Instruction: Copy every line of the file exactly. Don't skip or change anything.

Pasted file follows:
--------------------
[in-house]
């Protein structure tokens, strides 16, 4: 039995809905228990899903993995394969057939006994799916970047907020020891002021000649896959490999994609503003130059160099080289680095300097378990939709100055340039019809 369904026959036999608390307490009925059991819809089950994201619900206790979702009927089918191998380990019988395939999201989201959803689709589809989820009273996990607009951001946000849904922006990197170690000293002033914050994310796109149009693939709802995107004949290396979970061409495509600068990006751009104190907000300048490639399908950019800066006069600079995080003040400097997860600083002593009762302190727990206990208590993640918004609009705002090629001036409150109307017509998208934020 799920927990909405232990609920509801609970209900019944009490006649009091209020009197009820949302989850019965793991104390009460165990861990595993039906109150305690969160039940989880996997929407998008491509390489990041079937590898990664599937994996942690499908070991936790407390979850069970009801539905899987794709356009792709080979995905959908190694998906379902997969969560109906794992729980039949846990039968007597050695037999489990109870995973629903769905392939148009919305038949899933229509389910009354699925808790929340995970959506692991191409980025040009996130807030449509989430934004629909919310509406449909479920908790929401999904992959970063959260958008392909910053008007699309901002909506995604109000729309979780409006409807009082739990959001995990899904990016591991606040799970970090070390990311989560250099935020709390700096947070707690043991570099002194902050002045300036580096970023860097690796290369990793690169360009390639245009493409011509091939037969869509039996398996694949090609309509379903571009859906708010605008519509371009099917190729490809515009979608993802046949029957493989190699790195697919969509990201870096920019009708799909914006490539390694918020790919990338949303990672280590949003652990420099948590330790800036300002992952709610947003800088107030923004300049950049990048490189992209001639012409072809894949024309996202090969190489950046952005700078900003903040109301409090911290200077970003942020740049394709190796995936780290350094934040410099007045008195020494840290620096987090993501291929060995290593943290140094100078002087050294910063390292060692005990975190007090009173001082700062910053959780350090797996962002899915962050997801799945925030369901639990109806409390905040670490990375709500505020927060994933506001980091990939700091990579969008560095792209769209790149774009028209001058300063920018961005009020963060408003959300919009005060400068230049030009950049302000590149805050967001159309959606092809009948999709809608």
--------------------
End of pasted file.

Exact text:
[in-house]
């Protein structure tokens, strides 16, 4: 039995809905228990899903993995394969057939006994799916970047907020020891002021000649896959490999994609503003130059160099080289680095300097378990939709100055340039019809 369904026959036999608390307490009925059991819809089950994201619900206790979702009927089918191998380990019988395939999201989201959803689709589809989820009273996990607009951001946000849904922006990197170690000293002033914050994310796109149009693939709802995107004949290396979970061409495509600068990006751009104190907000300048490639399908950019800066006069600079995080003040400097997860600083002593009762302190727990206990208590993640918004609009705002090629001036409150109307017509998208934020 799920927990909405232990609920509801609970209900019944009490006649009091209020009197009820949302989850019965793991104390009460165990861990595993039906109150305690969160039940989880996997929407998008491509390489990041079937590898990664599937994996942690499908070991936790407390979850069970009801539905899987794709356009792709080979995905959908190694998906379902997969969560109906794992729980039949846990039968007597050695037999489990109870995973629903769905392939148009919305038949899933229509389910009354699925808790929340995970959506692991191409980025040009996130807030449509989430934004629909919310509406449909479920908790929401999904992959970063959260958008392909910053008007699309901002909506995604109000729309979780409006409807009082739990959001995990899904990016591991606040799970970090070390990311989560250099935020709390700096947070707690043991570099002194902050002045300036580096970023860097690796290369990793690169360009390639245009493409011509091939037969869509039996398996694949090609309509379903571009859906708010605008519509371009099917190729490809515009979608993802046949029957493989190699790195697919969509990201870096920019009708799909914006490539390694918020790919990338949303990672280590949003652990420099948590330790800036300002992952709610947003800088107030923004300049950049990048490189992209001639012409072809894949024309996202090969190489950046952005700078900003903040109301409090911290200077970003942020740049394709190796995936780290350094934040410099007045008195020494840290620096987090993501291929060995290593943290140094100078002087050294910063390292060692005990975190007090009173001082700062910053959780350090797996962002899915962050997801799945925030369901639990109806409390905040670490990375709500505020927060994933506001980091990939700091990579969008560095792209769209790149774009028209001058300063920018961005009020963060408003959300919009005060400068230049030009950049302000590149805050967001159309959606092809009948999709809608």